Can they display Unicode characters, which include Unicode punctuation and Japanese text? I’m told the iPhone does…

Can they sync with something, and I mean that with keeping as much information as possible about a person; I have a very complete Address Book on OSX right now; I haven’t imported it in Evolution in quite a while, I should find a way; neither Ovi Sync, Google Sync and Yahoo! Sync seem to work fine with the amount of details I keep around; Google is probably the worst on that account though. Being able to sync with Evolution directly is definitely a good thing.

How possible is it to write applications for them? I have read very bad things about the Palm Pre; I know that the iPhone has a complete SDK (which I should also have installed already but never used) but it only works on OSX; I do have that system but I would rather work from Linux, so I’m curious about the support for the other two. There’s an Android SDK for Linux but I have no clue how it works. Important detail here: I have no intention whatsoever to crack (“jailbreak”) the device; if I buy something I want that to work as good as possible without having to fiddle with it; if I have to fiddle, then I might as well go with something else, which is probably my main reason against getting an iPhone.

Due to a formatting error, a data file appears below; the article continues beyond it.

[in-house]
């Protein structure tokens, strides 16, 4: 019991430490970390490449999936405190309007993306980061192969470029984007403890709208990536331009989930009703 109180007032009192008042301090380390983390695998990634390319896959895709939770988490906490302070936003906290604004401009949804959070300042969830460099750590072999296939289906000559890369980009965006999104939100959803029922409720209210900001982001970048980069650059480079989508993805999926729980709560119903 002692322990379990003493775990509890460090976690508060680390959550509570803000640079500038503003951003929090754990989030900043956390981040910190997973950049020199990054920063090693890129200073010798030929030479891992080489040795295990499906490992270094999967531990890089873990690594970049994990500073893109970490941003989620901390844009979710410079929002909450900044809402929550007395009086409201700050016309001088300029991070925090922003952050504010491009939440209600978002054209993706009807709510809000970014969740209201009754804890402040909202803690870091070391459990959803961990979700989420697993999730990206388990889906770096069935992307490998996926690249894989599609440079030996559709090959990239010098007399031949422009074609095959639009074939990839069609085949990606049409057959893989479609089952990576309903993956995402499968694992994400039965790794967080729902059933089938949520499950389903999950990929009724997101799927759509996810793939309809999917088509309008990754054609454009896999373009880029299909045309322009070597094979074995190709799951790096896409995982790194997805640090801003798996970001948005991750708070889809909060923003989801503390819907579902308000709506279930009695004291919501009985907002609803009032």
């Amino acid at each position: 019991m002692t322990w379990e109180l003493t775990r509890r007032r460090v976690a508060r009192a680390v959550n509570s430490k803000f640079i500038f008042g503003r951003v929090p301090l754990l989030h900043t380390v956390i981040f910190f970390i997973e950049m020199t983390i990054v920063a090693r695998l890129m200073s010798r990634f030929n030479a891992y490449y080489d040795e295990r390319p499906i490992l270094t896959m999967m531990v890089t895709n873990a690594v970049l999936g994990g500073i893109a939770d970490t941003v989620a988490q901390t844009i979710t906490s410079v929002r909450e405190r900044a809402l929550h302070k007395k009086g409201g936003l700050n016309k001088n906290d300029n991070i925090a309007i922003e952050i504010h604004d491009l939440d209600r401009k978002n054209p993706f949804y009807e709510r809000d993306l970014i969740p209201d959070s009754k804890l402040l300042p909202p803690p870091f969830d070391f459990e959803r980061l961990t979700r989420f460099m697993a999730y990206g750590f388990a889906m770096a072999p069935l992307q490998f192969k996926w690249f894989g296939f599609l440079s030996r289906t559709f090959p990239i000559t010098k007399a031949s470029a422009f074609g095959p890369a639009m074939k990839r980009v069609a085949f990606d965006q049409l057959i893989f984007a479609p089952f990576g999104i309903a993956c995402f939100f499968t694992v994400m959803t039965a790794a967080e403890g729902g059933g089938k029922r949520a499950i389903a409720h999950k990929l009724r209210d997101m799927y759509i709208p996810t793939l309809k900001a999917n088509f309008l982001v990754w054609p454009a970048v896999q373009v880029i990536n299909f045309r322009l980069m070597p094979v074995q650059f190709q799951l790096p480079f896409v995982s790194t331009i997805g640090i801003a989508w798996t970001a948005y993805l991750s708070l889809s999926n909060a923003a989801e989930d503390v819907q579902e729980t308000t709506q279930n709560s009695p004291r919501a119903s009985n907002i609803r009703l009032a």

Bonus points if I can write open source applications for the device, since that’s what I’d very much like to do; I’d rather write an open source (free software) application and eventually “sell” it for a token amount on the store for the easiness of installation than write a closed source application and keeping it gratis.